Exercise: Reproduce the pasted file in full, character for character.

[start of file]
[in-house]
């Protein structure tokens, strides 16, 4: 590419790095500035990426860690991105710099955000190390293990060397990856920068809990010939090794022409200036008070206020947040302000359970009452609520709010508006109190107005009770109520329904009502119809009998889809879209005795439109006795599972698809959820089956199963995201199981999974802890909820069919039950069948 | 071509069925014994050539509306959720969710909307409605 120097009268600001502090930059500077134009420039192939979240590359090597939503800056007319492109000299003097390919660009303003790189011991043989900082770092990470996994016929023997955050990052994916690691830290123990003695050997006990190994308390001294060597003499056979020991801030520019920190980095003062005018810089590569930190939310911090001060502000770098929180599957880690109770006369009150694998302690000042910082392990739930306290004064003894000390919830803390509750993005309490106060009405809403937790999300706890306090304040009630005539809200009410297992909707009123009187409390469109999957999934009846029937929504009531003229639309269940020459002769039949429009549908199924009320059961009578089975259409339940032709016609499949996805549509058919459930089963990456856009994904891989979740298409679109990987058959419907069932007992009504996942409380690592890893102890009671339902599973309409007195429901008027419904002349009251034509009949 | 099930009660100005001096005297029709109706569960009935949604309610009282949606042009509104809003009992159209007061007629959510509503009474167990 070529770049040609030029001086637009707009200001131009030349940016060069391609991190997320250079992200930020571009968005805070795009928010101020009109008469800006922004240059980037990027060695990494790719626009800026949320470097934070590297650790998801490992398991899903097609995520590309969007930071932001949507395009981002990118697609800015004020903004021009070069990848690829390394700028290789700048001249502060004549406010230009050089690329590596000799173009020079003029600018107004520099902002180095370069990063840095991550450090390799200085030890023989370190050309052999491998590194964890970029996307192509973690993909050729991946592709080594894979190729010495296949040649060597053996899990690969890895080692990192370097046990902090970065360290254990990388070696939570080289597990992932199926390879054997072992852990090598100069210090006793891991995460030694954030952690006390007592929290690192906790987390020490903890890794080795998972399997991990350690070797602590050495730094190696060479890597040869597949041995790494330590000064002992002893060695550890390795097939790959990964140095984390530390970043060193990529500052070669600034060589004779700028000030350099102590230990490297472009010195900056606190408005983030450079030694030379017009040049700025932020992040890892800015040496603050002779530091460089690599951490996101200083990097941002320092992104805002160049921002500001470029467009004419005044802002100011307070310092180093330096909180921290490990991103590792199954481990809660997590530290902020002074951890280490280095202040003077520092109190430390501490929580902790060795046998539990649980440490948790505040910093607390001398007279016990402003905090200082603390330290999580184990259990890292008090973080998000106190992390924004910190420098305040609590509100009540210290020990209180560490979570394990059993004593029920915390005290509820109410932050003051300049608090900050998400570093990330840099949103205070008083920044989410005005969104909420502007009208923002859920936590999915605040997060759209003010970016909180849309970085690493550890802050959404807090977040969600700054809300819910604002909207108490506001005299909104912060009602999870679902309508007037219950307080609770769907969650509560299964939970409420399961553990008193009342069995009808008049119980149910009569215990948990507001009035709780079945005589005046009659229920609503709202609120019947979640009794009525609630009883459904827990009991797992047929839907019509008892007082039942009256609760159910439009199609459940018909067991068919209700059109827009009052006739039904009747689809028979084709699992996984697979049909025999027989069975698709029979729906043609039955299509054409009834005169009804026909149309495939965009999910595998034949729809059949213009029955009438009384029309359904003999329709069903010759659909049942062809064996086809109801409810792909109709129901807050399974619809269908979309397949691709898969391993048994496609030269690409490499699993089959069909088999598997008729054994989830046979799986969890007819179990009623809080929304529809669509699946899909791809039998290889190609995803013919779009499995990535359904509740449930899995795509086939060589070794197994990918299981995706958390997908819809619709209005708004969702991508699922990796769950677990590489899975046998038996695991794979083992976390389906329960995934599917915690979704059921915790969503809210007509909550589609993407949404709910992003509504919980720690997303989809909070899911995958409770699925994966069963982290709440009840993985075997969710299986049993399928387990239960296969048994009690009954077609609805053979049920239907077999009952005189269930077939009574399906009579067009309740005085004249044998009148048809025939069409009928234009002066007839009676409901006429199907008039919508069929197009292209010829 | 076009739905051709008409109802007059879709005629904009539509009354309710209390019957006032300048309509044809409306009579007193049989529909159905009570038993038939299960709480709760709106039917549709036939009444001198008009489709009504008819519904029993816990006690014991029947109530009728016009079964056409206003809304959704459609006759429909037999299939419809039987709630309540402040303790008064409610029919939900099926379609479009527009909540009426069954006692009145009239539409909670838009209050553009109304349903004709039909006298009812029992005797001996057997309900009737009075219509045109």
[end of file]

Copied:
[in-house]
């Protein structure tokens, strides 16, 4: 590419790095500035990426860690991105710099955000190390293990060397990856920068809990010939090794022409200036008070206020947040302000359970009452609520709010508006109190107005009770109520329904009502119809009998889809879209005795439109006795599972698809959820089956199963995201199981999974802890909820069919039950069948 | 071509069925014994050539509306959720969710909307409605 120097009268600001502090930059500077134009420039192939979240590359090597939503800056007319492109000299003097390919660009303003790189011991043989900082770092990470996994016929023997955050990052994916690691830290123990003695050997006990190994308390001294060597003499056979020991801030520019920190980095003062005018810089590569930190939310911090001060502000770098929180599957880690109770006369009150694998302690000042910082392990739930306290004064003894000390919830803390509750993005309490106060009405809403937790999300706890306090304040009630005539809200009410297992909707009123009187409390469109999957999934009846029937929504009531003229639309269940020459002769039949429009549908199924009320059961009578089975259409339940032709016609499949996805549509058919459930089963990456856009994904891989979740298409679109990987058959419907069932007992009504996942409380690592890893102890009671339902599973309409007195429901008027419904002349009251034509009949 | 099930009660100005001096005297029709109706569960009935949604309610009282949606042009509104809003009992159209007061007629959510509503009474167990 070529770049040609030029001086637009707009200001131009030349940016060069391609991190997320250079992200930020571009968005805070795009928010101020009109008469800006922004240059980037990027060695990494790719626009800026949320470097934070590297650790998801490992398991899903097609995520590309969007930071932001949507395009981002990118697609800015004020903004021009070069990848690829390394700028290789700048001249502060004549406010230009050089690329590596000799173009020079003029600018107004520099902002180095370069990063840095991550450090390799200085030890023989370190050309052999491998590194964890970029996307192509973690993909050729991946592709080594894979190729010495296949040649060597053996899990690969890895080692990192370097046990902090970065360290254990990388070696939570080289597990992932199926390879054997072992852990090598100069210090006793891991995460030694954030952690006390007592929290690192906790987390020490903890890794080795998972399997991990350690070797602590050495730094190696060479890597040869597949041995790494330590000064002992002893060695550890390795097939790959990964140095984390530390970043060193990529500052070669600034060589004779700028000030350099102590230990490297472009010195900056606190408005983030450079030694030379017009040049700025932020992040890892800015040496603050002779530091460089690599951490996101200083990097941002320092992104805002160049921002500001470029467009004419005044802002100011307070310092180093330096909180921290490990991103590792199954481990809660997590530290902020002074951890280490280095202040003077520092109190430390501490929580902790060795046998539990649980440490948790505040910093607390001398007279016990402003905090200082603390330290999580184990259990890292008090973080998000106190992390924004910190420098305040609590509100009540210290020990209180560490979570394990059993004593029920915390005290509820109410932050003051300049608090900050998400570093990330840099949103205070008083920044989410005005969104909420502007009208923002859920936590999915605040997060759209003010970016909180849309970085690493550890802050959404807090977040969600700054809300819910604002909207108490506001005299909104912060009602999870679902309508007037219950307080609770769907969650509560299964939970409420399961553990008193009342069995009808008049119980149910009569215990948990507001009035709780079945005589005046009659229920609503709202609120019947979640009794009525609630009883459904827990009991797992047929839907019509008892007082039942009256609760159910439009199609459940018909067991068919209700059109827009009052006739039904009747689809028979084709699992996984697979049909025999027989069975698709029979729906043609039955299509054409009834005169009804026909149309495939965009999910595998034949729809059949213009029955009438009384029309359904003999329709069903010759659909049942062809064996086809109801409810792909109709129901807050399974619809269908979309397949691709898969391993048994496609030269690409490499699993089959069909088999598997008729054994989830046979799986969890007819179990009623809080929304529809669509699946899909791809039998290889190609995803013919779009499995990535359904509740449930899995795509086939060589070794197994990918299981995706958390997908819809619709209005708004969702991508699922990796769950677990590489899975046998038996695991794979083992976390389906329960995934599917915690979704059921915790969503809210007509909550589609993407949404709910992003509504919980720690997303989809909070899911995958409770699925994966069963982290709440009840993985075997969710299986049993399928387990239960296969048994009690009954077609609805053979049920239907077999009952005189269930077939009574399906009579067009309740005085004249044998009148048809025939069409009928234009002066007839009676409901006429199907008039919508069929197009292209010829 | 076009739905051709008409109802007059879709005629904009539509009354309710209390019957006032300048309509044809409306009579007193049989529909159905009570038993038939299960709480709760709106039917549709036939009444001198008009489709009504008819519904029993816990006690014991029947109530009728016009079964056409206003809304959704459609006759429909037999299939419809039987709630309540402040303790008064409610029919939900099926379609479009527009909540009426069954006692009145009239539409909670838009209050553009109304349903004709039909006298009812029992005797001996057997309900009737009075219509045109």